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LAPFF acts on Diversity

25th Feb 2014 | FTSE laggards may face AGM votes as Forum backs LGIM

The Boards of FTSE companies are facing further pressure for reform after the Local Authorities Pension Fund Forum (LAPFF) announced it will take board diversity into account in any AGM voting recommendations it may make to member funds during the upcoming AGM season. The Forum will directly raise concerns where there is insufficient indication that the company has taken board diversity into consideration.

 

‘In 2014, LAPFF will review FTSE 100 company disclosure, and based on individual company circumstances will consider recommending that its members vote against the election of the Chairman of the Nomination Committee if there are no women on the board. Where there are less than 25% of women on the board, the Forum will consider recommending that members abstain on the election of the Chairman of the Nomination Committee.’ Forum Chair Councillor Keiran Quinn said.

 

LAPFF has also endorsed the October 2013 decision by high profile UK fund manager Legal & General Investment Management (LGIM) who have announced that from 2015 it would vote against the chairman or the chairman of the nominations committee if they have not installed any women on the board, or if aspirational targets have not been set, or if disclosure about gender balance is inadequate.

 

February 2013 analysis undertaken by PIRC reveals that to reach the 25% Davies target for the start of 2015 boards must double the 2013 rate of increase of female representation to around 5.8% and make over 4 new appointments each month till January 2015. The Professional Boards ForumBoardWatch’ calculates 51 more female directors are needed to meet the Davies target.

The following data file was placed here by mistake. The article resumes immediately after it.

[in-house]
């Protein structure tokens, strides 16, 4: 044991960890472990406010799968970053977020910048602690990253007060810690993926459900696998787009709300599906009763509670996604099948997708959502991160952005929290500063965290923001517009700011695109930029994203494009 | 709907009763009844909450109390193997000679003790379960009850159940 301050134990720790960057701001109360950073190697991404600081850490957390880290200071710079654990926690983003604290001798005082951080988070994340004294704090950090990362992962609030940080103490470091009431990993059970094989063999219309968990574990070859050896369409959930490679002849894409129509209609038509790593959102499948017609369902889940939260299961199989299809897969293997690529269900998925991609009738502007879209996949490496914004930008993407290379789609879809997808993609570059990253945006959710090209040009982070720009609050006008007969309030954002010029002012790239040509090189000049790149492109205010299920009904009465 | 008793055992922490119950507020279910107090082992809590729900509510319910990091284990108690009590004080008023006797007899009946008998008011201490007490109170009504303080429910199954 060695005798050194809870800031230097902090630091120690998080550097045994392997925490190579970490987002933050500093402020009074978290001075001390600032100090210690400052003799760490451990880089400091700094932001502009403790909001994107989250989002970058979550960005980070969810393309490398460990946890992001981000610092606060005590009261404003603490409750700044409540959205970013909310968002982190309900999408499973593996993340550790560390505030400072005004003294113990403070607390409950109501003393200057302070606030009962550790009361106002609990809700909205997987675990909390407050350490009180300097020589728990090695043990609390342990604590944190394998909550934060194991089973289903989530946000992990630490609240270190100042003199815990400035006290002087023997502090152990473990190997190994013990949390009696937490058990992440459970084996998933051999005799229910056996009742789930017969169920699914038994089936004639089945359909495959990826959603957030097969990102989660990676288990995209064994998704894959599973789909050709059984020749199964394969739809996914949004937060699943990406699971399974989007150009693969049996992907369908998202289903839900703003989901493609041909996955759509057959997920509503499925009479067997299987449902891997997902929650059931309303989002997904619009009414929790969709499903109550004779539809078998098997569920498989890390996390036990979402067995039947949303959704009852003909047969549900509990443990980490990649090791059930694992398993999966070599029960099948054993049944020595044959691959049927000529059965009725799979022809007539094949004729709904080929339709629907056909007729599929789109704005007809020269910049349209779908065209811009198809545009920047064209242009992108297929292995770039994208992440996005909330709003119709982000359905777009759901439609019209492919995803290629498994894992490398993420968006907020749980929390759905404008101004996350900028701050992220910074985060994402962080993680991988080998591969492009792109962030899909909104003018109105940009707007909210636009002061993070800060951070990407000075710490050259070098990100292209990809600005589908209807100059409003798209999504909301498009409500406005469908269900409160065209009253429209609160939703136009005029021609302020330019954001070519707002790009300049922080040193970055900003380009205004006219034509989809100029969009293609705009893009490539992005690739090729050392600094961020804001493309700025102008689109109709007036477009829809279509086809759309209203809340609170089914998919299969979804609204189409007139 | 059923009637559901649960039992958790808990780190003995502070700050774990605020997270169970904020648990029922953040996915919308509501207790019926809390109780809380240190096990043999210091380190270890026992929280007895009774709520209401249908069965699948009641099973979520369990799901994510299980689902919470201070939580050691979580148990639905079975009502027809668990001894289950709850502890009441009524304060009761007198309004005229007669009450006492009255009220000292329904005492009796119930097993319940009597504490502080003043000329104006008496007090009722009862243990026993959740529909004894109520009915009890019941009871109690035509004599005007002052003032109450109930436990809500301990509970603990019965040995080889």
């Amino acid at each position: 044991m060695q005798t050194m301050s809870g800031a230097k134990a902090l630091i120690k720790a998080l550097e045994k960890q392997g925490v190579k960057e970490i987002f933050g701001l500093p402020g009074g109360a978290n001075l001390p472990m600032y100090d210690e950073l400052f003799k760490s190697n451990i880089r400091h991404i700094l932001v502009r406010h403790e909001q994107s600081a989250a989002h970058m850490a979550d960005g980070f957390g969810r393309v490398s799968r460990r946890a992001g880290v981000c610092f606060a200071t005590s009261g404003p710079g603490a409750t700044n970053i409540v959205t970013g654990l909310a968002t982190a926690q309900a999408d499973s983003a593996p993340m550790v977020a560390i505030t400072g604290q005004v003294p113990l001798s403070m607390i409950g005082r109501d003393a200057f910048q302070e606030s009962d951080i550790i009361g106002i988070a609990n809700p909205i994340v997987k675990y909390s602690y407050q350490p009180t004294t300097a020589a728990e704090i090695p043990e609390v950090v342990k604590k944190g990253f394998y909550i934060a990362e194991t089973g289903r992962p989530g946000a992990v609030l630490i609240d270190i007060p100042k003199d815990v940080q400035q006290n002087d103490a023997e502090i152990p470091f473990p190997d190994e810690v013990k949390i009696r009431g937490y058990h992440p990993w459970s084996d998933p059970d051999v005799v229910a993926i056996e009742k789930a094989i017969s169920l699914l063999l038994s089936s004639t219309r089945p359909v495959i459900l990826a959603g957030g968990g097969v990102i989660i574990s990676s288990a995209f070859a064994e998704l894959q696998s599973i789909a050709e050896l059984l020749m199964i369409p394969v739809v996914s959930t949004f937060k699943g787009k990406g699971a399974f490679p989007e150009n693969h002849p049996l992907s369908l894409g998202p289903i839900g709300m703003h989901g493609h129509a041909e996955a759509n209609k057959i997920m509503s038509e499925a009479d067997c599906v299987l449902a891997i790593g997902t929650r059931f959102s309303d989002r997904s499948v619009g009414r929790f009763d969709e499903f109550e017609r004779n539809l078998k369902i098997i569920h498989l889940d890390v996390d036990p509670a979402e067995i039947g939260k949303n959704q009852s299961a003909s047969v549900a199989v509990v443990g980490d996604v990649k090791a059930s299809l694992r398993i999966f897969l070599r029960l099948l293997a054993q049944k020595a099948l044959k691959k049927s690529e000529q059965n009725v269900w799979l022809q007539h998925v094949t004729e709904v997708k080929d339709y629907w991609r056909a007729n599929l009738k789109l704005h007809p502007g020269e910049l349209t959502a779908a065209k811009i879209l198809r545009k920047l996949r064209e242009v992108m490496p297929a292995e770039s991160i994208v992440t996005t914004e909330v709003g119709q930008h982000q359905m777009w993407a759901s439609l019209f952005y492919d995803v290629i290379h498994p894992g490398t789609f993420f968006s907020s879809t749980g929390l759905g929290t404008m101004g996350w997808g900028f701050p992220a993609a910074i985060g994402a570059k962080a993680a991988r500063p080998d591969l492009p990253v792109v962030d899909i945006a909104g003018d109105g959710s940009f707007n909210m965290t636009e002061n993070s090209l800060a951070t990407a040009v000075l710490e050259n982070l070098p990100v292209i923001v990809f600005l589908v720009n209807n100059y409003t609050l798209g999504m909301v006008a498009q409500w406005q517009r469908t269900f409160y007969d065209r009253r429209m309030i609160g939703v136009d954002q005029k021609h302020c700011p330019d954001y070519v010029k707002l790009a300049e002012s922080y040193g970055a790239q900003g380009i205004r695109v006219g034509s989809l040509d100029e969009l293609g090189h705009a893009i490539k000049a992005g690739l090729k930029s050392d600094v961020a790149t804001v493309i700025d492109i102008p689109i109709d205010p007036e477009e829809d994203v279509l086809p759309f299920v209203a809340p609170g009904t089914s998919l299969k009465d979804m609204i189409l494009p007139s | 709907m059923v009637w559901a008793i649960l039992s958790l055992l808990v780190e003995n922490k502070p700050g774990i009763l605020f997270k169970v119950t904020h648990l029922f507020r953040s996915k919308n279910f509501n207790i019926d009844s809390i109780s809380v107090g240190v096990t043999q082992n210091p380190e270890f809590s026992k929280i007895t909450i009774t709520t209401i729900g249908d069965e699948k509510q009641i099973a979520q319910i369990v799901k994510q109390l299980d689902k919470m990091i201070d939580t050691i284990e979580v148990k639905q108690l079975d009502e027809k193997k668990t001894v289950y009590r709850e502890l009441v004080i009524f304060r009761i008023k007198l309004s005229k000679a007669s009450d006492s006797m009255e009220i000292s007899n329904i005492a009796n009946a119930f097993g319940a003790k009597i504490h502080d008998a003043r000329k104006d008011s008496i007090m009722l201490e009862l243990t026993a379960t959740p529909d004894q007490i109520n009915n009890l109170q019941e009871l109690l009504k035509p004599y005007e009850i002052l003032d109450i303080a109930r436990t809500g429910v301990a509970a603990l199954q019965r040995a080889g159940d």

Attention is also being focussed on female representation on executive committees. The Dec 2013 Cracking the Code Report Research prepared for the 30% Club of which LAPFF is a member found that a man who starts his career with a FTSE 100 company is four and-a-half times more likely to reach the executive committee than his female counterpart. Progress is also slow in the FTSE 250 according to the latest study by the Cranfield University School of Management. the Women on Boards report issued in November 2013. They also found the proportion of women on executive committees had fallen from 17.2% in 2010 to 15.3% in 2013.

 

The forum coordinates corporate governance and engagement activities for public authority funds holding over £120b in FUM

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